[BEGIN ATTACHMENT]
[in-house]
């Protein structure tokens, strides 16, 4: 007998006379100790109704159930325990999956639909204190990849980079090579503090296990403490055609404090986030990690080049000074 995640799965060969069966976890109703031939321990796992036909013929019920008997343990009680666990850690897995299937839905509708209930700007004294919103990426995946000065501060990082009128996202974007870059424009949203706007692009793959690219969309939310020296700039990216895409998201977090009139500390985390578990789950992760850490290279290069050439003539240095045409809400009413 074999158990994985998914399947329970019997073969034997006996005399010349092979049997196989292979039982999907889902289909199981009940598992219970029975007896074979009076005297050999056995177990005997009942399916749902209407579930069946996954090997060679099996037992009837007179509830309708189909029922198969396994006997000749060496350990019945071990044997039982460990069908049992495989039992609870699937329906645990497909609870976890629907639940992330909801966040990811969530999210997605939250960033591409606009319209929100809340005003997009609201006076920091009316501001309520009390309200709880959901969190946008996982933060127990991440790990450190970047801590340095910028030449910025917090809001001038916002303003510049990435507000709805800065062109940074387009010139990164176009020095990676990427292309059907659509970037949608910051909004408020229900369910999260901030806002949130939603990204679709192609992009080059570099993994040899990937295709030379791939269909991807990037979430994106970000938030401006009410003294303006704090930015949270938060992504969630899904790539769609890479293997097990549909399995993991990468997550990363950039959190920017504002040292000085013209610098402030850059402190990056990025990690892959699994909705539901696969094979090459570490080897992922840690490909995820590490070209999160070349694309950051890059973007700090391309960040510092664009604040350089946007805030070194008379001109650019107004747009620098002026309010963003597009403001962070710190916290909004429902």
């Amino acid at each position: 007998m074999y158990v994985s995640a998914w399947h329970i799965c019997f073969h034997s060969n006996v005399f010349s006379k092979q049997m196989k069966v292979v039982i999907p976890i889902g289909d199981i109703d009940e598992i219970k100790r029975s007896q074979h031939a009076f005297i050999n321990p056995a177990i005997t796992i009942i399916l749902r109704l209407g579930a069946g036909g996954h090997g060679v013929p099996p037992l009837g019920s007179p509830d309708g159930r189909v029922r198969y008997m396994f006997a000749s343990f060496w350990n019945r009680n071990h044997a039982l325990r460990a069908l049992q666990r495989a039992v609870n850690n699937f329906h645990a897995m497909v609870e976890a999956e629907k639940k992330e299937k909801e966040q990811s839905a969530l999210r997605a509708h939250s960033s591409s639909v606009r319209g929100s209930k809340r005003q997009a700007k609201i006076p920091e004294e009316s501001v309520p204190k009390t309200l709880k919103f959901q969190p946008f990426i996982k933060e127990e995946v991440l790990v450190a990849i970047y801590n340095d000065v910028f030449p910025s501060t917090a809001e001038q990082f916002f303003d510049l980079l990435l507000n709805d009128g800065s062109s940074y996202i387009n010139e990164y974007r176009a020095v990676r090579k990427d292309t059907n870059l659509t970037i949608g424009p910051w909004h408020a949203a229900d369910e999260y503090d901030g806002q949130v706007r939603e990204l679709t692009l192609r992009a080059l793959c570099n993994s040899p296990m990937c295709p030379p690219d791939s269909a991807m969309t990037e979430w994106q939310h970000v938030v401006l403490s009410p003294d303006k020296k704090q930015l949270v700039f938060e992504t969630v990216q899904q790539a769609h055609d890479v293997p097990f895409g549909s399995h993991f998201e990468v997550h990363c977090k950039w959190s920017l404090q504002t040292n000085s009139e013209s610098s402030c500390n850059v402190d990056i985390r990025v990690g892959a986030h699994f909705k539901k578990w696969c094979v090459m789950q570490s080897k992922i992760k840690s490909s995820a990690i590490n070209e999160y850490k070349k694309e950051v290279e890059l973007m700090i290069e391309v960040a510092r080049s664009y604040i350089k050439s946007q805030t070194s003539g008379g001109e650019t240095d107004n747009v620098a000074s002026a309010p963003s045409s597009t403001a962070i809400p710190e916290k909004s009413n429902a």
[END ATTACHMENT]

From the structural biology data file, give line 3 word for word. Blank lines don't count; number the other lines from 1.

């Amino acid at each position: 007998m074999y158990v994985s995640a998914w399947h329970i799965c019997f073969h034997s060969n006996v005399f010349s006379k092979q049997m196989k069966v292979v039982i999907p976890i889902g289909d199981i109703d009940e598992i219970k100790r029975s007896q074979h031939a009076f005297i050999n321990p056995a177990i005997t796992i009942i399916l749902r109704l209407g579930a069946g036909g996954h090997g060679v013929p099996p037992l009837g019920s007179p509830d309708g159930r189909v029922r198969y008997m396994f006997a000749s343990f060496w350990n019945r009680n071990h044997a039982l325990r460990a069908l049992q666990r495989a039992v609870n850690n699937f329906h645990a897995m497909v609870e976890a999956e629907k639940k992330e299937k909801e966040q990811s839905a969530l999210r997605a509708h939250s960033s591409s639909v606009r319209g929100s209930k809340r005003q997009a700007k609201i006076p920091e004294e009316s501001v309520p204190k009390t309200l709880k919103f959901q969190p946008f990426i996982k933060e127990e995946v991440l790990v450190a990849i970047y801590n340095d000065v910028f030449p910025s501060t917090a809001e001038q990082f916002f303003d510049l980079l990435l507000n709805d009128g800065s062109s940074y996202i387009n010139e990164y974007r176009a020095v990676r090579k990427d292309t059907n870059l659509t970037i949608g424009p910051w909004h408020a949203a229900d369910e999260y503090d901030g806002q949130v706007r939603e990204l679709t692009l192609r992009a080059l793959c570099n993994s040899p296990m990937c295709p030379p690219d791939s269909a991807m969309t990037e979430w994106q939310h970000v938030v401006l403490s009410p003294d303006k020296k704090q930015l949270v700039f938060e992504t969630v990216q899904q790539a769609h055609d890479v293997p097990f895409g549909s399995h993991f998201e990468v997550h990363c977090k950039w959190s920017l404090q504002t040292n000085s009139e013209s610098s402030c500390n850059v402190d990056i985390r990025v990690g892959a986030h699994f909705k539901k578990w696969c094979v090459m789950q570490s080897k992922i992760k840690s490909s995820a990690i590490n070209e999160y850490k070349k694309e950051v290279e890059l973007m700090i290069e391309v960040a510092r080049s664009y604040i350089k050439s946007q805030t070194s003539g008379g001109e650019t240095d107004n747009v620098a000074s002026a309010p963003s045409s597009t403001a962070i809400p710190e916290k909004s009413n429902a």